Five days later the high priest Ananias went down to Caesarea with some of the elders and a lawyer named Tertullus, and they brought their charges against Paul before the governor. When Paul was called in, Tertullus presented his case before Felix: “We have enjoyed a long period of peace under you, and your foresight has brought about reforms in this nation. Everywhere and in every way, most excellent Felix, we acknowledge this with profound gratitude. But in order not to weary you further, I would request that you be kind enough to hear us briefly.
“We have found this man to be a troublemaker, stirring up riots among the Jews all over the world. He is a ringleader of the Nazarene sect and even tried to desecrate the temple; so we seized him. By examining him yourself you will be able to learn the truth about all these charges we are bringing against him.”
The other Jews joined in the accusation, asserting that these things were true.
When the governor motioned for him to speak, Paul replied: “I know that for a number of years you have been a judge over this nation; so I gladly make my defense. You can easily verify that no more than twelve days ago I went up to Jerusalem to worship. My accusers did not find me arguing with anyone at the temple, or stirring up a crowd in the synagogues or anywhere else in the city. And they cannot prove to you the charges they are now making against me. However, I admit that I worship the God of our ancestors as a follower of the Way, which they call a sect. I believe everything that is in accordance with the Law and that is written in the Prophets, and I have the same hope in God as these men themselves have, that there will be a resurrection of both the righteous and the wicked. So I strive always to keep my conscience clear before God and man.
“After an absence of several years, I came to Jerusalem to bring my people gifts for the poor and to present offerings. I was ceremonially clean when they found me in the temple courts doing this. There was no crowd with me, nor was I involved in any disturbance. But there are some Jews from the province of Asia, who ought to be here before you and bring charges if they have anything against me. Or these who are here should state what crime they found in me when I stood before the Sanhedrin— unless it was this one thing I shouted as I stood in their presence: ‘It is concerning the resurrection of the dead that I am on trial before you today.’”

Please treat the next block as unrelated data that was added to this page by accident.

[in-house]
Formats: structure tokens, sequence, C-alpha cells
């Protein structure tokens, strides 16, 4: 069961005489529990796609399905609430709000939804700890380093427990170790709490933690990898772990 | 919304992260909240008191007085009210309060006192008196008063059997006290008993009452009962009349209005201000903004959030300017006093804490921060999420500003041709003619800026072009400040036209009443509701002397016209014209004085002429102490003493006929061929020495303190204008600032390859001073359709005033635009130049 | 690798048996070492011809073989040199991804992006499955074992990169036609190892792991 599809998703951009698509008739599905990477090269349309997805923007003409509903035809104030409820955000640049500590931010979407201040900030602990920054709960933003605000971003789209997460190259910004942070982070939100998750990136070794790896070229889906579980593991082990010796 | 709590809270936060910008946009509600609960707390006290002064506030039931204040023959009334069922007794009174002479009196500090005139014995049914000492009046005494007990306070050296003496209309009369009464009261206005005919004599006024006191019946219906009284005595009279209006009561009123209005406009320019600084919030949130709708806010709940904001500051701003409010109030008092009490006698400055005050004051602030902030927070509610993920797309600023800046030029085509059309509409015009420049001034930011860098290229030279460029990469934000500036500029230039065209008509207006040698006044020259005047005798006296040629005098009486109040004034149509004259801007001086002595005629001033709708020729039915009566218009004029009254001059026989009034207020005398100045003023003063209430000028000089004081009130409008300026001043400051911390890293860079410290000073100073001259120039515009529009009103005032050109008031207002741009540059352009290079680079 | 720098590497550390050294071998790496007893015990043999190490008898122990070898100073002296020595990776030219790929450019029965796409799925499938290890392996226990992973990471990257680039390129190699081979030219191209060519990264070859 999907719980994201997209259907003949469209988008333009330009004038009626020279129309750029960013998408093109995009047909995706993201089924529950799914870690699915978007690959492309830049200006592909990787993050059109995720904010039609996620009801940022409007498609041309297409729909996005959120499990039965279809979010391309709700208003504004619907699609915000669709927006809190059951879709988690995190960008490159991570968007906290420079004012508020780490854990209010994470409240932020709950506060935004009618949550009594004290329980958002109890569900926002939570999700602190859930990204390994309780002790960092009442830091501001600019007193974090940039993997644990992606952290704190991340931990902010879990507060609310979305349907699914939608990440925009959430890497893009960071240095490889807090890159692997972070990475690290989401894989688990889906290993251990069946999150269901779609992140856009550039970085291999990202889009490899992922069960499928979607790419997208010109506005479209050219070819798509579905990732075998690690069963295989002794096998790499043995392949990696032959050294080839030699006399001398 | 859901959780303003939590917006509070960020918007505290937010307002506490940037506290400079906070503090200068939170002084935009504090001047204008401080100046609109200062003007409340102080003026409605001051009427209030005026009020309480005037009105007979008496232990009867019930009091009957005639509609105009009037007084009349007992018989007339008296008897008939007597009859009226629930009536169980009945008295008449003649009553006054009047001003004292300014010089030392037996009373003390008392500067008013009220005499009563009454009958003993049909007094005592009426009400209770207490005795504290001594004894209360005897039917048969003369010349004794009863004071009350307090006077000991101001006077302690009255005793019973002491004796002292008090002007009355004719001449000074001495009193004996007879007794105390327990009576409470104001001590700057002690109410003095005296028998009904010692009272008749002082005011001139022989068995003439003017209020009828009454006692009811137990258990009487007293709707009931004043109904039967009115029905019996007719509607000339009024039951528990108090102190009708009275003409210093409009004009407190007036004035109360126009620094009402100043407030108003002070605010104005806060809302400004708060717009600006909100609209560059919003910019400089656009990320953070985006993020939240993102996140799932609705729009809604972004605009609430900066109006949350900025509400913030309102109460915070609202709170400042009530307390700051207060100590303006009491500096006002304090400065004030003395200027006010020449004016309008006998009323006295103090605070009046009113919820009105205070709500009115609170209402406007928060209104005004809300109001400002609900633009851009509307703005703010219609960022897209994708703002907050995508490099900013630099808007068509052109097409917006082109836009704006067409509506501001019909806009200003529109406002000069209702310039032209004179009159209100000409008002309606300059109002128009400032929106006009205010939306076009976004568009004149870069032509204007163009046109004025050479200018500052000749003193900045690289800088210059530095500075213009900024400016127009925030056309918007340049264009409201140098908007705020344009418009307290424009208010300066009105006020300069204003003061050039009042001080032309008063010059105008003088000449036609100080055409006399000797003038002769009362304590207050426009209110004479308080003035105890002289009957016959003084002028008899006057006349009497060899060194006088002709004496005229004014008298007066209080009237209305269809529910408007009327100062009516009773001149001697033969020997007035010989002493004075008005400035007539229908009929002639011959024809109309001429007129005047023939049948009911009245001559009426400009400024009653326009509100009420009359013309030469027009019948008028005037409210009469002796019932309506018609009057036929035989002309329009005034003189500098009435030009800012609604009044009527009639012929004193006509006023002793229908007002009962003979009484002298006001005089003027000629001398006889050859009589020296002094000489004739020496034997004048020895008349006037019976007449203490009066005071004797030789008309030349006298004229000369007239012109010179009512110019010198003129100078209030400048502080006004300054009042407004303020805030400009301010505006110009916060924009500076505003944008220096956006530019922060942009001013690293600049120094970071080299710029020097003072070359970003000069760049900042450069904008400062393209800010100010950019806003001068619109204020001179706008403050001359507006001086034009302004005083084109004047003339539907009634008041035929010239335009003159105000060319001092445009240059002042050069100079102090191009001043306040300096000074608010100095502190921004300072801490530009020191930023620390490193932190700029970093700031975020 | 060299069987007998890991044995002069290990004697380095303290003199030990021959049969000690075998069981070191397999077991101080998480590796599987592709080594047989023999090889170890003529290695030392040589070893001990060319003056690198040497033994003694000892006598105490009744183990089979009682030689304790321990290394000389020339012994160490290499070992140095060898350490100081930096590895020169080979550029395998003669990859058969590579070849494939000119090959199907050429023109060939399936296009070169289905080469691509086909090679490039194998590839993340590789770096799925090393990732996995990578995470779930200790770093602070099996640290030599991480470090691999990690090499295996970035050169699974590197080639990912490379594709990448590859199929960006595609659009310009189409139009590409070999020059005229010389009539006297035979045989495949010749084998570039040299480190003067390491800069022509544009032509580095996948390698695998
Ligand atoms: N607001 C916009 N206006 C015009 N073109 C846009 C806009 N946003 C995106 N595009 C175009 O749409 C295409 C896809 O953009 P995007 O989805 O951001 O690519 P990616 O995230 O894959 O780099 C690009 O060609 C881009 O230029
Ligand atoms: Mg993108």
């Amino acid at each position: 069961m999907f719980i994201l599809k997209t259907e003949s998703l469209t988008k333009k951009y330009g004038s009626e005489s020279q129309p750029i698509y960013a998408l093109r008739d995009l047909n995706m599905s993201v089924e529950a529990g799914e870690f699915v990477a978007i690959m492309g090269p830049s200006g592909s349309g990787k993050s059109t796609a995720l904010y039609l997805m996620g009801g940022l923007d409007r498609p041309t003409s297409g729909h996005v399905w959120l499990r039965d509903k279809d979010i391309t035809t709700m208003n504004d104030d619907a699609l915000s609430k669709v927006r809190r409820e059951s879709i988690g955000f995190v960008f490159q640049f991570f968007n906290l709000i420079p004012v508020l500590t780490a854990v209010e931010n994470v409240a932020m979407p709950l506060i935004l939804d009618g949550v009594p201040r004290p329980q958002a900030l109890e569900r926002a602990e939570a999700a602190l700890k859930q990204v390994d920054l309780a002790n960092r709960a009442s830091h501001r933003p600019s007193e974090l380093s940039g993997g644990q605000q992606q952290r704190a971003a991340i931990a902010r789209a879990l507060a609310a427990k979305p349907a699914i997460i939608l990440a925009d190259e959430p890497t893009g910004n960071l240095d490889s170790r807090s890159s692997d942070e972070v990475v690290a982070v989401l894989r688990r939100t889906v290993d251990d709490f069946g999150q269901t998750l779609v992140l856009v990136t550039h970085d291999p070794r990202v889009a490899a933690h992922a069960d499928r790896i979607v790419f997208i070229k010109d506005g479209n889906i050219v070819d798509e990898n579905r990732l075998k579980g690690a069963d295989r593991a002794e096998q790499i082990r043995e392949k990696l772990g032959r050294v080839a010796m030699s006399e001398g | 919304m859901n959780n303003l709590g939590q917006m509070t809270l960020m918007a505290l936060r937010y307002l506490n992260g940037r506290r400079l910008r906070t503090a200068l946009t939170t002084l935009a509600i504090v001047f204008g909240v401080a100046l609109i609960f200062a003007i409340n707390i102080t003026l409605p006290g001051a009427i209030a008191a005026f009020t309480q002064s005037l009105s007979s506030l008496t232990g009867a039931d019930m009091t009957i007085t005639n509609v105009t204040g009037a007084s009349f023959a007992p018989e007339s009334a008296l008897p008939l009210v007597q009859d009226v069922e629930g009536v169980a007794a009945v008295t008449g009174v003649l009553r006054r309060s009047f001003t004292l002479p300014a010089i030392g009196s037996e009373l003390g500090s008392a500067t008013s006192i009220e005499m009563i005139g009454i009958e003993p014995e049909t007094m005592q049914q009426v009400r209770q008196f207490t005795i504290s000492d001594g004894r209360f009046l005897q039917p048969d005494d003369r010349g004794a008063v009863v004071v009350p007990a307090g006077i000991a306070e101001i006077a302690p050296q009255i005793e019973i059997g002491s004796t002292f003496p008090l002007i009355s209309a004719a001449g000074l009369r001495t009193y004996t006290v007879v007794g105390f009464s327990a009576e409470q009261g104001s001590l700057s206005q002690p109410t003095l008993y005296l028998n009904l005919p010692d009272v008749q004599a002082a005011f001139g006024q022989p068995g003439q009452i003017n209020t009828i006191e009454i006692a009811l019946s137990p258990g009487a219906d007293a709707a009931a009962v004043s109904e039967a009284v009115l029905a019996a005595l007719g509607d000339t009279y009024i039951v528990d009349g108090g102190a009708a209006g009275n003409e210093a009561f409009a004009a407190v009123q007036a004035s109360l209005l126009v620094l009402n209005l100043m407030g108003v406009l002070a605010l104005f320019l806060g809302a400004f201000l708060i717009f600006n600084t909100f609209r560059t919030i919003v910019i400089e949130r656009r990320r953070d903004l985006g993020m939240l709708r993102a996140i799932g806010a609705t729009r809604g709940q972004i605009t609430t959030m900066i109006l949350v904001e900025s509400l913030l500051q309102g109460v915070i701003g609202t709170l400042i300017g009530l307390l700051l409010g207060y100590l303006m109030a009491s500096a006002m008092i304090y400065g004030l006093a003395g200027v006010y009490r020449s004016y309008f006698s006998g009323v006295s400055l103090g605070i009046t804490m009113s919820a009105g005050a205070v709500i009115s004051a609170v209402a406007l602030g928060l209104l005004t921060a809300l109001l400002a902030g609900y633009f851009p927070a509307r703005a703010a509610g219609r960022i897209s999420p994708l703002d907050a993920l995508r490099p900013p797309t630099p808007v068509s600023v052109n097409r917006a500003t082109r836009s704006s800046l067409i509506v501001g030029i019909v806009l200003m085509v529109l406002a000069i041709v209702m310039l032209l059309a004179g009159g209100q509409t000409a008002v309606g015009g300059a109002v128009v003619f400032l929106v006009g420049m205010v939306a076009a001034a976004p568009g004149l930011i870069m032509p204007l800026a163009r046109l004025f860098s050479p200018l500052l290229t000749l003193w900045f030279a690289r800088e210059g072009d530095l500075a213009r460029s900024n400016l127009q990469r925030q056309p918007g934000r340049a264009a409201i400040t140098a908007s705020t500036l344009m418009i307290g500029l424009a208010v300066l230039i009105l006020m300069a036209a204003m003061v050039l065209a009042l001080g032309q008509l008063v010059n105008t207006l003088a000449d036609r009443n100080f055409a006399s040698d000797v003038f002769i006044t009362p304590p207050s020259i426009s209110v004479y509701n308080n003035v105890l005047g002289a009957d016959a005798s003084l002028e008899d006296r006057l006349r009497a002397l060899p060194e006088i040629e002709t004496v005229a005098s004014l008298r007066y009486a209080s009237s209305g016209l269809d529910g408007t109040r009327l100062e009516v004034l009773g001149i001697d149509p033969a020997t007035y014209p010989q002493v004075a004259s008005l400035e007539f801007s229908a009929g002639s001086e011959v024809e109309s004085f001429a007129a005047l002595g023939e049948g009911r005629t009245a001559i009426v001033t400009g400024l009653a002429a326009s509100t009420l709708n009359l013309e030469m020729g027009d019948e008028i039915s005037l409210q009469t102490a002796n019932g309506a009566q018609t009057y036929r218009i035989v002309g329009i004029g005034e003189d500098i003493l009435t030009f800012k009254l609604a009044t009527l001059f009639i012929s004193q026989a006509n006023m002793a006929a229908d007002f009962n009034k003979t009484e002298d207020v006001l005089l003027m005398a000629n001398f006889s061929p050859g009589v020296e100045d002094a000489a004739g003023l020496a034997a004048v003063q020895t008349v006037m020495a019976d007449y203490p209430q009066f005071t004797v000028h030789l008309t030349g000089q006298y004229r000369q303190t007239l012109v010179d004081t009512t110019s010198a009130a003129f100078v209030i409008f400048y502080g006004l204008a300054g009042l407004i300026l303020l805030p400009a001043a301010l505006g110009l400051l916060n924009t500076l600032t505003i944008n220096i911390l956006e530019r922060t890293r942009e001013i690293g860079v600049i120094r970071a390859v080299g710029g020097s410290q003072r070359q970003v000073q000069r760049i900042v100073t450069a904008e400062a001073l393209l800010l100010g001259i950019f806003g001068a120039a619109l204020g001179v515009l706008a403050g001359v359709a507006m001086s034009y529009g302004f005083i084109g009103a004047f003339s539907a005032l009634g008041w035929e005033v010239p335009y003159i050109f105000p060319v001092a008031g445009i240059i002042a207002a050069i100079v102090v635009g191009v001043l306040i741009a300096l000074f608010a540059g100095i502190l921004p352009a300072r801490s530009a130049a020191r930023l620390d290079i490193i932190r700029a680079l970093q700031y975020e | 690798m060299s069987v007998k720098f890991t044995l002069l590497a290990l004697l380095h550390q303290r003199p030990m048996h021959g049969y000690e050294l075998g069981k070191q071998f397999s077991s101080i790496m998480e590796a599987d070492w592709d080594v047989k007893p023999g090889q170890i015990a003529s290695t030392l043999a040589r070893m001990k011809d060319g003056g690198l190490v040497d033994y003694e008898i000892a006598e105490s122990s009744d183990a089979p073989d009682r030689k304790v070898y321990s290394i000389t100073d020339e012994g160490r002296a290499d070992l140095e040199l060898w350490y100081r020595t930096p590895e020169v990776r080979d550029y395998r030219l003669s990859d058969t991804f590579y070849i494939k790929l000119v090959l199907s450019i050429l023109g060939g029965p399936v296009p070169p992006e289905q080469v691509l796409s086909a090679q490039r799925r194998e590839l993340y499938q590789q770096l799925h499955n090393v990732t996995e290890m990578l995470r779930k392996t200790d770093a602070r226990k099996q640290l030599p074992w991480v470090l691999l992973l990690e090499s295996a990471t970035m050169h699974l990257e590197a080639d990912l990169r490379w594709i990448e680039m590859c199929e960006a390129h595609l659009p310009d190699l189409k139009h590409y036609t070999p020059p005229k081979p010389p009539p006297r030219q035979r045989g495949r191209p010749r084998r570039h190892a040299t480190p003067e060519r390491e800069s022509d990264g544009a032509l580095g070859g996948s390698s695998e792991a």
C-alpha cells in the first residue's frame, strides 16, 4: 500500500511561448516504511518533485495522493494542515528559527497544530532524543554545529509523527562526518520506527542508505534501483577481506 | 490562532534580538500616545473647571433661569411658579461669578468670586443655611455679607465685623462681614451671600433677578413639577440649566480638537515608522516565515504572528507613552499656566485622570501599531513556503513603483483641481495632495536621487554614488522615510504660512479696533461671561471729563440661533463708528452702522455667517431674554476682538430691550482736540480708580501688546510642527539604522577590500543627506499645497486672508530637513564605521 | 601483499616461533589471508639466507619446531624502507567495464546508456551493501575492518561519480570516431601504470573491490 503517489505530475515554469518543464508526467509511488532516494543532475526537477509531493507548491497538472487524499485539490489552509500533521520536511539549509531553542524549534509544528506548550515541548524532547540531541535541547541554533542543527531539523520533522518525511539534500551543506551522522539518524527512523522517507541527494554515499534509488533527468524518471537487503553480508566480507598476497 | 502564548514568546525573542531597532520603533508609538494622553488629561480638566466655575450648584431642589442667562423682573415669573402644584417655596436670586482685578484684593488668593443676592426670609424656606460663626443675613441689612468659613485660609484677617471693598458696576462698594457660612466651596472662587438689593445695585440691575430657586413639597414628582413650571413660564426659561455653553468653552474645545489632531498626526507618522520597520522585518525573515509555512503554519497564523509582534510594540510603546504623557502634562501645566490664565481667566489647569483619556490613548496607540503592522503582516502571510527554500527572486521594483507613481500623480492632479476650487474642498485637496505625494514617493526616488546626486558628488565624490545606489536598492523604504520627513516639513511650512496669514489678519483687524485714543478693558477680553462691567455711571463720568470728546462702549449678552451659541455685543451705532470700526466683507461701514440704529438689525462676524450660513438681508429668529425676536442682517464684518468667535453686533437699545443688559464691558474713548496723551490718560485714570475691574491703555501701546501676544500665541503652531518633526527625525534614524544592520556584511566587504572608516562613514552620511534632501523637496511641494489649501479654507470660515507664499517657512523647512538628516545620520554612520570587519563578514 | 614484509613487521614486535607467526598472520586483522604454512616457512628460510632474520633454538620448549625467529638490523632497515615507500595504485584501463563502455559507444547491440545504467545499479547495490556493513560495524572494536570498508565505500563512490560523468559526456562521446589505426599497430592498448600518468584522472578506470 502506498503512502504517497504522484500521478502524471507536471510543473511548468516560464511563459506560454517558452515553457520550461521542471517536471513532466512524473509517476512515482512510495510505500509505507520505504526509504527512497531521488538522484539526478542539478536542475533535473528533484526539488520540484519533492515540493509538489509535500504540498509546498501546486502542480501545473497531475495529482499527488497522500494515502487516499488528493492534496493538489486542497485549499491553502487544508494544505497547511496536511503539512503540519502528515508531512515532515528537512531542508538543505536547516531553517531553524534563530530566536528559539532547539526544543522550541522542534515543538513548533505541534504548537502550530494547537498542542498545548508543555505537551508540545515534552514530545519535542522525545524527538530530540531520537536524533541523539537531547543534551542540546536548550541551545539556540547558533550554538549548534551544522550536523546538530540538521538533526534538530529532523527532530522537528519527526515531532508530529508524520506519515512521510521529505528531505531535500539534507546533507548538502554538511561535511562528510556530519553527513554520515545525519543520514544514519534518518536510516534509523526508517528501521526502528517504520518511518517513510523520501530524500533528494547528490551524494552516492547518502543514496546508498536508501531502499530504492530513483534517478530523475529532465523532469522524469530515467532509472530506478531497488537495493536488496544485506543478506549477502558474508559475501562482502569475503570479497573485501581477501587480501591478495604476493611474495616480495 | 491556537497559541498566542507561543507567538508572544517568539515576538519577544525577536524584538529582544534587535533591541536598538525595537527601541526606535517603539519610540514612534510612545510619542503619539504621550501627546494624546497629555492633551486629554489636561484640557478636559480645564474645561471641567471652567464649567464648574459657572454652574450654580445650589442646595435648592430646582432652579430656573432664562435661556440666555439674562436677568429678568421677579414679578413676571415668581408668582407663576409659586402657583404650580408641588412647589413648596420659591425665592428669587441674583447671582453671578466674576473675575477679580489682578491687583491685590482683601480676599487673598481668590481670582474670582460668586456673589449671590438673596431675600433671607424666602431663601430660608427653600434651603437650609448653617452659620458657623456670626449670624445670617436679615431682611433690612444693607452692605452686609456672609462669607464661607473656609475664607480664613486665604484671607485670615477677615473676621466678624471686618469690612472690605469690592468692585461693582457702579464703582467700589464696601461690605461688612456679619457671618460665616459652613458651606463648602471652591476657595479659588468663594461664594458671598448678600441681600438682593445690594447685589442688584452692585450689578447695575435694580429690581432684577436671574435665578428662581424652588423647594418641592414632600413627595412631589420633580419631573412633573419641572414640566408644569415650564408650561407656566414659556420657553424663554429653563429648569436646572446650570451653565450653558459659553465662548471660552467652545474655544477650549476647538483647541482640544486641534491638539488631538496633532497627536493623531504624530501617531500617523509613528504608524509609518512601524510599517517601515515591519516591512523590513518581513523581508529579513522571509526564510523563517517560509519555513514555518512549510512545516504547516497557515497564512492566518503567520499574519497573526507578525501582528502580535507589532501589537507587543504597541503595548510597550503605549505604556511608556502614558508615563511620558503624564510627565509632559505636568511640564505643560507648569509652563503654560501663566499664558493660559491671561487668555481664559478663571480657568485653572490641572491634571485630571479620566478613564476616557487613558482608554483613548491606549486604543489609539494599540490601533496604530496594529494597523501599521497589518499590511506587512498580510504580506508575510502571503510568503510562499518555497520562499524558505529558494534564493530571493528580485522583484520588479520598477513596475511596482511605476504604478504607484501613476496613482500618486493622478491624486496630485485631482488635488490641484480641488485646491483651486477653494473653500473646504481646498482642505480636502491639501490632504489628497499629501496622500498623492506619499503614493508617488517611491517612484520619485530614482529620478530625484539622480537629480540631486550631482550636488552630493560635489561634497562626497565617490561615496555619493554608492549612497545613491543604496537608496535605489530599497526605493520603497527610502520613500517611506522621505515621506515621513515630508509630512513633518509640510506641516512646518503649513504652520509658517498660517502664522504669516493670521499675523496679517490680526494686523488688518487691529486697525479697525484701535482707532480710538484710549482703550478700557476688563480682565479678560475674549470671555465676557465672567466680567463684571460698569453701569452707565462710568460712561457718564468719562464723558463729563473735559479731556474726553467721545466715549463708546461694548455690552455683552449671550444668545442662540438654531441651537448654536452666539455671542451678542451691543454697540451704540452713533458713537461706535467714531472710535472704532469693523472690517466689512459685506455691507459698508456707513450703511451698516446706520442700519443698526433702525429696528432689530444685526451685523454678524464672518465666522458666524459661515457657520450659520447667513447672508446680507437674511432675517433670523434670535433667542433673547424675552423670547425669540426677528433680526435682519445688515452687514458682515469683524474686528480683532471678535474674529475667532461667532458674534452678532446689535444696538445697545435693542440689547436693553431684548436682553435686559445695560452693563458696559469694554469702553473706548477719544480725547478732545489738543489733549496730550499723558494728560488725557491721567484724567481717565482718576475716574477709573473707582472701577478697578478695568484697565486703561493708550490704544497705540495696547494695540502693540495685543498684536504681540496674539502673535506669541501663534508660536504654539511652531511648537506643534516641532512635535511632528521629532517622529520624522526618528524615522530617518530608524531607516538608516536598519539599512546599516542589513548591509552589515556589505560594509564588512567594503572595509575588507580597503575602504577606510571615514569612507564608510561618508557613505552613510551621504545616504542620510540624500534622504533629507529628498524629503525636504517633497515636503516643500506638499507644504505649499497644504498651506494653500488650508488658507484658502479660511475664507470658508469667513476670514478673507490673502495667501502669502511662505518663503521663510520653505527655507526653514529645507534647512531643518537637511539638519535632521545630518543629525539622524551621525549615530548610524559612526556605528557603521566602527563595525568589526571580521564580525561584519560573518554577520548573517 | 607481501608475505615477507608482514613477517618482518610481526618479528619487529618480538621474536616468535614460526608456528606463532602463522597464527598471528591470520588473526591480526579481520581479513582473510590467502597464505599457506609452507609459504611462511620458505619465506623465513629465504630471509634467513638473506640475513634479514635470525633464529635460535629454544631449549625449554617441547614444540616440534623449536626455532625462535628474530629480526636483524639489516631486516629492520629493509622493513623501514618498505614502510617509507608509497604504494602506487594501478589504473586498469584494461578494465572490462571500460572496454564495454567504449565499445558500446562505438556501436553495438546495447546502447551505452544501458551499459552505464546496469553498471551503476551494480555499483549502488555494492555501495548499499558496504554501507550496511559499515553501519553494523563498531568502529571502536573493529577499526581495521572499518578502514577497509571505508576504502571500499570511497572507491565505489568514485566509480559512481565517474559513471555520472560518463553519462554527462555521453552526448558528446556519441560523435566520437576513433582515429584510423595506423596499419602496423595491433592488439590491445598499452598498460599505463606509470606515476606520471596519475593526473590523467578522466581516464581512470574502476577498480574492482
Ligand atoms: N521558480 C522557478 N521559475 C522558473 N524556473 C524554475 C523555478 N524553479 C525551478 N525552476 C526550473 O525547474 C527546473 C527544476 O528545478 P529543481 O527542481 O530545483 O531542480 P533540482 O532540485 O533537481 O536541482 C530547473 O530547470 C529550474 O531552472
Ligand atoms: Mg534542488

Then Felix, who was well acquainted with the Way, adjourned the proceedings. “When Lysias the commander comes,” he said, “I will decide your case.” He ordered the centurion to keep Paul under guard but to give him some freedom and permit his friends to take care of his needs.
Several days later Felix came with his wife Drusilla, who was Jewish. He sent for Paul and listened to him as he spoke about faith in Christ Jesus. As Paul talked about righteousness, self-control and the judgment to come, Felix was afraid and said, “That’s enough for now! You may leave. When I find it convenient, I will send for you.” At the same time he was hoping that Paul would offer him a bribe, so he sent for him frequently and talked with him.
When two years had passed, Felix was succeeded by Porcius Festus, but because Felix wanted to grant a favor to the Jews, he left Paul in prison.
Paul is away from Jerusalem. He has been escorted and protected by the Romans down to the coastal town of Caesarea. There he will wait around under some sort of ‘custody with liberty’ for over two years. During this time there seems to have been regular trials and appearances before the Romans.
It’s at one of these that Paul makes a profound statement. He has a hope in the resurrection of the dead. This hope in the resurrection has become a central theme to all Christian believers. It is a rock hard statement in the creed, it is proclaimed at all our funeral services and at our baptisms too. The same resurrection hope is enshrined in Judaism and Islam. It’s as if, once we draw close to God and look upwards and outwards, once we feel the depth and width of life itself, once we learn to see and dream as God does, then the breaking through of the death barrier becomes inevitable. For Paul, of course, as for all of us, the resurrection hope is made possible and real in the resurrection of Jesus.
So it is not so much a vague optimistic idea in our mind, more a door, a solid blockage that Jesus opened up when he burst out of the tomb on the first Easter Day.